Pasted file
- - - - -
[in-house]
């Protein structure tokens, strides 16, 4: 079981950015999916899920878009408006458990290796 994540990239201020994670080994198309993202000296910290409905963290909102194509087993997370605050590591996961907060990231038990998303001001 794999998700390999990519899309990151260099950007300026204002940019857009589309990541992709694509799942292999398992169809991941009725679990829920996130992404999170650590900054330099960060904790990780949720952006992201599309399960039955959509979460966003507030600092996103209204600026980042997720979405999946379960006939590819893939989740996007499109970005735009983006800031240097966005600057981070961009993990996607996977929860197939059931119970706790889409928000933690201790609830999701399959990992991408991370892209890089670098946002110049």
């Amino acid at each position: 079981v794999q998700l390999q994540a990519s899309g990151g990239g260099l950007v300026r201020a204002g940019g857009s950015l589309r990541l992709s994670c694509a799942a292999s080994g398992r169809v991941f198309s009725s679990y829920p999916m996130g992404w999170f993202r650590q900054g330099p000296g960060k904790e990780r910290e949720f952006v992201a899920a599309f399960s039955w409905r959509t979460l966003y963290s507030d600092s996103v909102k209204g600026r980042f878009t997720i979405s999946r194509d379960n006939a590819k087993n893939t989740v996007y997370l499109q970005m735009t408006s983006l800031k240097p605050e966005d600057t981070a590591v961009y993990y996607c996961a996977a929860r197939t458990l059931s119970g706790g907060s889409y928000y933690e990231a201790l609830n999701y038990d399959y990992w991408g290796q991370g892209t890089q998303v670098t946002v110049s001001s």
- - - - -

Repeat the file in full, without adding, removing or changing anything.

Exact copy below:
[in-house]
């Protein structure tokens, strides 16, 4: 079981950015999916899920878009408006458990290796 994540990239201020994670080994198309993202000296910290409905963290909102194509087993997370605050590591996961907060990231038990998303001001 794999998700390999990519899309990151260099950007300026204002940019857009589309990541992709694509799942292999398992169809991941009725679990829920996130992404999170650590900054330099960060904790990780949720952006992201599309399960039955959509979460966003507030600092996103209204600026980042997720979405999946379960006939590819893939989740996007499109970005735009983006800031240097966005600057981070961009993990996607996977929860197939059931119970706790889409928000933690201790609830999701399959990992991408991370892209890089670098946002110049």
């Amino acid at each position: 079981v794999q998700l390999q994540a990519s899309g990151g990239g260099l950007v300026r201020a204002g940019g857009s950015l589309r990541l992709s994670c694509a799942a292999s080994g398992r169809v991941f198309s009725s679990y829920p999916m996130g992404w999170f993202r650590q900054g330099p000296g960060k904790e990780r910290e949720f952006v992201a899920a599309f399960s039955w409905r959509t979460l966003y963290s507030d600092s996103v909102k209204g600026r980042f878009t997720i979405s999946r194509d379960n006939a590819k087993n893939t989740v996007y997370l499109q970005m735009t408006s983006l800031k240097p605050e966005d600057t981070a590591v961009y993990y996607c996961a996977a929860r197939t458990l059931s119970g706790g907060s889409y928000y933690e990231a201790l609830n999701y038990d399959y990992w991408g290796q991370g892209t890089q998303v670098t946002v110049s001001s």